A discussion of the political economy of exchange rates can be guided by the following questions: Do politicians actually use it? Are the effects really there? Does it actually buy support?
For the first question, there is indeed evidence that politicians in Latin America have a bias toward appreciating their currencies. Dornbusch and Edwards (1990) refer to the ensemble of expansionary policies with distributive goals that have often generated real appreciation and periodic crisis in Latin America as “macroeconomic populism.” Frieden and Stein (2001) identify a conflict between external balance and domestic purchasing power in the decision to set the level of exchange rates. In a large cross-section of Latin American countries, they show that the currency tends to appreciate before and depreciate after elections.1 Bonomo and Terra (1999) base their discussion of the political economy of exchange rates in Brazil on the observation that real appreciations are politically popular.
Although the “popularity” of appreciated currencies in the region can be reasonably taken for granted, there has been a dearth of studies of the distributional effects of appreciations. This paper skips the discussion on the specific channels through which a policymaker can affect the real exchange rate.2 Instead, we focus on the second question: are the effects really there? The main contribution of this paper is analyzing whether distributional effects can amplify the scope for appreciation-prone policies. We use household-level data from Brazil and Mexico (which account for over half of Latin America’s output and population) to examine how the exchange rate affects households at different points in the income distribution and with different characteristics. The goal is to uncover a compelling, economically significant, distributional effect that might serve as a foundation for a political economy theory of exchange rate populism, and to motivate further research on the third question: do appreciation policies buy political support?3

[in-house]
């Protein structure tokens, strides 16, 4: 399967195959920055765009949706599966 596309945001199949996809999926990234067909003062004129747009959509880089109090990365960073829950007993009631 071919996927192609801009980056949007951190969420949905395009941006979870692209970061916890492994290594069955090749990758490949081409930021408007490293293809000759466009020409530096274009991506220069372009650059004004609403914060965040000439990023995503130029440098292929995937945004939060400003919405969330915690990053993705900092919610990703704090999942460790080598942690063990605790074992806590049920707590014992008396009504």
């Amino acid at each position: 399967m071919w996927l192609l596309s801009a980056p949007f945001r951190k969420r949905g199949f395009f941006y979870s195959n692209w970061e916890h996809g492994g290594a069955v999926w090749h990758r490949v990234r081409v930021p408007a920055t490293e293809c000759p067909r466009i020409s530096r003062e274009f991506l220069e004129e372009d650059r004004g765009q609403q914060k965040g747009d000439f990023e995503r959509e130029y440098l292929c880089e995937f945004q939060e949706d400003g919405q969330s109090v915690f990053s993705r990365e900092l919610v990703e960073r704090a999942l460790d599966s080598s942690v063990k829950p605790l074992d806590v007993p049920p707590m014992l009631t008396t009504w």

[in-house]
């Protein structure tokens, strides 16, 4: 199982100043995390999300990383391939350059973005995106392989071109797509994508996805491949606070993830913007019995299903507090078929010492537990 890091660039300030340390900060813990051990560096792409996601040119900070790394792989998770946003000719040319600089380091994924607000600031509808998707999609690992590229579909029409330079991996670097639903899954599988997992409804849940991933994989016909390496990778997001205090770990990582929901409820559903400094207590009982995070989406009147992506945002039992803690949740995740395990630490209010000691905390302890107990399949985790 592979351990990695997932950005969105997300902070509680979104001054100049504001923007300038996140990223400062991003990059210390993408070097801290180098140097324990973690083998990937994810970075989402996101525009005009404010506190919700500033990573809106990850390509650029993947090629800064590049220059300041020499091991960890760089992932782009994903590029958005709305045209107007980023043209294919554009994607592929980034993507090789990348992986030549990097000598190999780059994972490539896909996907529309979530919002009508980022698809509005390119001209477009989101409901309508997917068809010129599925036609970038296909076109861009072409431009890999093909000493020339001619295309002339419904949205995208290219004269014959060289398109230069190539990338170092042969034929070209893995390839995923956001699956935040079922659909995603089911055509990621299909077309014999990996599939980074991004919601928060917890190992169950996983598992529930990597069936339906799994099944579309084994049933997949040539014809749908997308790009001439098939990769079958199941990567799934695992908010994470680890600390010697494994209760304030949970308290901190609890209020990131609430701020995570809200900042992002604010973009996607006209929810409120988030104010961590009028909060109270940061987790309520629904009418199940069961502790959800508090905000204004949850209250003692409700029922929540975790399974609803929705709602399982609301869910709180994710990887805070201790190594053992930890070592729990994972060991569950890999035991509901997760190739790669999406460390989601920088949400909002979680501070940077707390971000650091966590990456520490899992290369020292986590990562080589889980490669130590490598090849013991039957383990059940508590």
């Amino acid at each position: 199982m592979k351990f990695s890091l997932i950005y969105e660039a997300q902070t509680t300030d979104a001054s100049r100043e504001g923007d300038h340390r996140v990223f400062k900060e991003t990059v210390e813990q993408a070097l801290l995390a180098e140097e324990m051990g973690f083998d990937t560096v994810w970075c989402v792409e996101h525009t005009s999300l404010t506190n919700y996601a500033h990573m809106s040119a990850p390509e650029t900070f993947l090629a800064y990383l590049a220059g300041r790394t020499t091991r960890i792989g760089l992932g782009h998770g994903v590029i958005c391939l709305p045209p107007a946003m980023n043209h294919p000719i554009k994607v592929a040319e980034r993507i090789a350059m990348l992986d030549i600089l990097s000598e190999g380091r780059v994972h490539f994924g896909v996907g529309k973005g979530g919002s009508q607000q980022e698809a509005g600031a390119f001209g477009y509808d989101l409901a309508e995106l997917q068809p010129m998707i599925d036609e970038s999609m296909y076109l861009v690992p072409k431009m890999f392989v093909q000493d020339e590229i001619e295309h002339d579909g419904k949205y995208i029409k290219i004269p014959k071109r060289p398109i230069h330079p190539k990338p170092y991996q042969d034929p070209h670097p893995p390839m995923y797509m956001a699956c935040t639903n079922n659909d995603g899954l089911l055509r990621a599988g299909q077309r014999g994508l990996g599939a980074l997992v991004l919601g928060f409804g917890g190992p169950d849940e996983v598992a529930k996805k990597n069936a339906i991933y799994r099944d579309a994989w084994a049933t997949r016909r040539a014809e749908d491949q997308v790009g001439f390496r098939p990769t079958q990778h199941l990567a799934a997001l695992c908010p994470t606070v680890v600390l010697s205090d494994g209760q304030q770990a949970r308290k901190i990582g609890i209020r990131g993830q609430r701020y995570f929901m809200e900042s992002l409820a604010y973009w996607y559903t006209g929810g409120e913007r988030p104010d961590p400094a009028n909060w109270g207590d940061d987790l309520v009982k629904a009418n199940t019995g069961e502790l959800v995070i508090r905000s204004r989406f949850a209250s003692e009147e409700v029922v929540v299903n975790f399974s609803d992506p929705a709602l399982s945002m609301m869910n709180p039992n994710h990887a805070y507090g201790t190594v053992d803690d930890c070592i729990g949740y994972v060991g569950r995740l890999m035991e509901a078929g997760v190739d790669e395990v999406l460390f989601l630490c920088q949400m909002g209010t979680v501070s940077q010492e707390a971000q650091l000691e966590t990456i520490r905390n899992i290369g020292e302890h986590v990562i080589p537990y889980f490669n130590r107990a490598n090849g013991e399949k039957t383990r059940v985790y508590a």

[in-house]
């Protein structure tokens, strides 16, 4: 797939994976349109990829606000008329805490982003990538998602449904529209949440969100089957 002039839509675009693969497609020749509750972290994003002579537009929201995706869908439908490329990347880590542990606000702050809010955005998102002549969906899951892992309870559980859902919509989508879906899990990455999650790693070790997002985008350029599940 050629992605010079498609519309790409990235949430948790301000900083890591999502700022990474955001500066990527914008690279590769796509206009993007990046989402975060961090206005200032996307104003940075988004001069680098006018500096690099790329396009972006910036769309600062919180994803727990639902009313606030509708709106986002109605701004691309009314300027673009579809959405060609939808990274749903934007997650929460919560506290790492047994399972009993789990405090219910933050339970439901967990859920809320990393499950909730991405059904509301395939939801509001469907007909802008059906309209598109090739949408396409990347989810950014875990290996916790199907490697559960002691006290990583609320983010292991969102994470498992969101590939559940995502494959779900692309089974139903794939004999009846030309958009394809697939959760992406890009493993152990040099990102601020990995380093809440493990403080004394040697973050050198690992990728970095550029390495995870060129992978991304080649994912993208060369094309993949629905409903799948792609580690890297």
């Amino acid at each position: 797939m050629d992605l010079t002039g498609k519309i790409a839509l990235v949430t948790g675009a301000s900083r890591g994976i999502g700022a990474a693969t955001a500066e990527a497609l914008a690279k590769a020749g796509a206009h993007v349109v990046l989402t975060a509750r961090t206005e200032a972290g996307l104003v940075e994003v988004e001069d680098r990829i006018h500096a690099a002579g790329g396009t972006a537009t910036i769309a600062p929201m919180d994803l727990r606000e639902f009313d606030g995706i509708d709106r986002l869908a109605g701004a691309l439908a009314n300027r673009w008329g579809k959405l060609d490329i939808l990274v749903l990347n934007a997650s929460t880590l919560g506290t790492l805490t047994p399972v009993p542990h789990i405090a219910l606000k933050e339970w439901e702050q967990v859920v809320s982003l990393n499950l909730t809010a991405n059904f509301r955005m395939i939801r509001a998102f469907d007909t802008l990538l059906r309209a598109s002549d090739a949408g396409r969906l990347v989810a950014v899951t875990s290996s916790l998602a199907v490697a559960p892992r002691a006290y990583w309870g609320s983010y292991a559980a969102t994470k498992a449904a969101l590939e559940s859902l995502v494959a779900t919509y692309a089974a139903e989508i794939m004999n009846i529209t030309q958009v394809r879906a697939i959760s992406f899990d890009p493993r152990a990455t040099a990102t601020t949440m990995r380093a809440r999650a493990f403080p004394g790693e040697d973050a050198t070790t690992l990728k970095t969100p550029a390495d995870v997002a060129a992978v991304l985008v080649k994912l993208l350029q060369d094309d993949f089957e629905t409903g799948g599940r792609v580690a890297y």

In a simplified general equilibrium model, this paper identifies two channels through which exchange rate movements can affect household welfare. For a given level of income, changes in exchange rates that are passed through to domestic prices affect the purchasing power of households differentially, depending on how the prices of their consumption baskets respond to exchange rates. For instance, to the extent that poorer households spend a larger share of their consumption on tradable goods (food, a tradable good, tends to have a large weight on the poor’s budget) than richer households, the pass-through or consumption effect of an appreciation tends to be pro-poor. Exchange rate movements will also affect household welfare through a factor income channel. As exchange rate movements affect the relative profitability of different sectors of the economy (for example, manufacturing relative to services), it also shifts the relative demand for labor of different skills, locations, and sector of employment, among other characteristics.4. In addition to this labor market channel, an appreciation can also affect incomes through its impact on profits, and on public and private transfers. Once we have computed the effect of exchange rate movements through these different channels, we can compute its net effect at different points of the income distribution and for household with different characteristics. It is beyond the scope of this paper to estimate the effect of exchange rate movements on average income. Instead we will focus on its distributional effects on income (taking the average income as given) and will normalize the average effect on income to equal zero.
The focus on Brazil and Mexico is based on data availability, their large size, and the substantial differences in their export structures. Mexico has more opportunities for exporting labor intensive manufactures due to NAFTA and its proximity to the United States. As such, we should expect that a larger share of its population would be negatively affected by a real appreciation through the factor income channel.